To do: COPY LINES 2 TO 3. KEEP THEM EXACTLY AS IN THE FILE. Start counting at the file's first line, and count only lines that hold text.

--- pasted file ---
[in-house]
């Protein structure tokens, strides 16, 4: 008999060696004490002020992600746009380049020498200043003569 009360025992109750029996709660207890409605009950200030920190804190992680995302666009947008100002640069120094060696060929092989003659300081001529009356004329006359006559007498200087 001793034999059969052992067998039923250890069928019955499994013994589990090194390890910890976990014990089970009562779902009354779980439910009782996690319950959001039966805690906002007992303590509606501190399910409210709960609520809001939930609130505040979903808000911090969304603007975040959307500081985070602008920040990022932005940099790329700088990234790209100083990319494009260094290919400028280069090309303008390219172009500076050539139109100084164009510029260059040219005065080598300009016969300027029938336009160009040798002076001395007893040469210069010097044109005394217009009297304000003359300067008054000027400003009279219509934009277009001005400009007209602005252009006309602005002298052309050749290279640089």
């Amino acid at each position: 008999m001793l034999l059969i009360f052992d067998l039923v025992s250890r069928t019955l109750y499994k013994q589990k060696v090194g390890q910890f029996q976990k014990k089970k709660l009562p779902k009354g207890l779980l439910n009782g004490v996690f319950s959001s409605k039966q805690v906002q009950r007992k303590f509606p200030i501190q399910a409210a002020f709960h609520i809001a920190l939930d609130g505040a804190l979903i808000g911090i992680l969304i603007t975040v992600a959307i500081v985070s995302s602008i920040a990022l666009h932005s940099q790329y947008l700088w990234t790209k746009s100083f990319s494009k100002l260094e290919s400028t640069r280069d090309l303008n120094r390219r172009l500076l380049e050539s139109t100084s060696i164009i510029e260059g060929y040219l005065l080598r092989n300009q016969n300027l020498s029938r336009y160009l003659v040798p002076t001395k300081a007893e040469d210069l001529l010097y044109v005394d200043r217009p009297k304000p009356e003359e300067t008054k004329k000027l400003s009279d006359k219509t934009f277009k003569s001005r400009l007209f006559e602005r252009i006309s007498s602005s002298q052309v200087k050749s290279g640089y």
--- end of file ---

């Protein structure tokens, strides 16, 4: 008999060696004490002020992600746009380049020498200043003569 009360025992109750029996709660207890409605009950200030920190804190992680995302666009947008100002640069120094060696060929092989003659300081001529009356004329006359006559007498200087 001793034999059969052992067998039923250890069928019955499994013994589990090194390890910890976990014990089970009562779902009354779980439910009782996690319950959001039966805690906002007992303590509606501190399910409210709960609520809001939930609130505040979903808000911090969304603007975040959307500081985070602008920040990022932005940099790329700088990234790209100083990319494009260094290919400028280069090309303008390219172009500076050539139109100084164009510029260059040219005065080598300009016969300027029938336009160009040798002076001395007893040469210069010097044109005394217009009297304000003359300067008054000027400003009279219509934009277009001005400009007209602005252009006309602005002298052309050749290279640089």
């Amino acid at each position: 008999m001793l034999l059969i009360f052992d067998l039923v025992s250890r069928t019955l109750y499994k013994q589990k060696v090194g390890q910890f029996q976990k014990k089970k709660l009562p779902k009354g207890l779980l439910n009782g004490v996690f319950s959001s409605k039966q805690v906002q009950r007992k303590f509606p200030i501190q399910a409210a002020f709960h609520i809001a920190l939930d609130g505040a804190l979903i808000g911090i992680l969304i603007t975040v992600a959307i500081v985070s995302s602008i920040a990022l666009h932005s940099q790329y947008l700088w990234t790209k746009s100083f990319s494009k100002l260094e290919s400028t640069r280069d090309l303008n120094r390219r172009l500076l380049e050539s139109t100084s060696i164009i510029e260059g060929y040219l005065l080598r092989n300009q016969n300027l020498s029938r336009y160009l003659v040798p002076t001395k300081a007893e040469d210069l001529l010097y044109v005394d200043r217009p009297k304000p009356e003359e300067t008054k004329k000027l400003s009279d006359k219509t934009f277009k003569s001005r400009l007209f006559e602005r252009i006309s007498s602005s002298q052309v200087k050749s290279g640089y």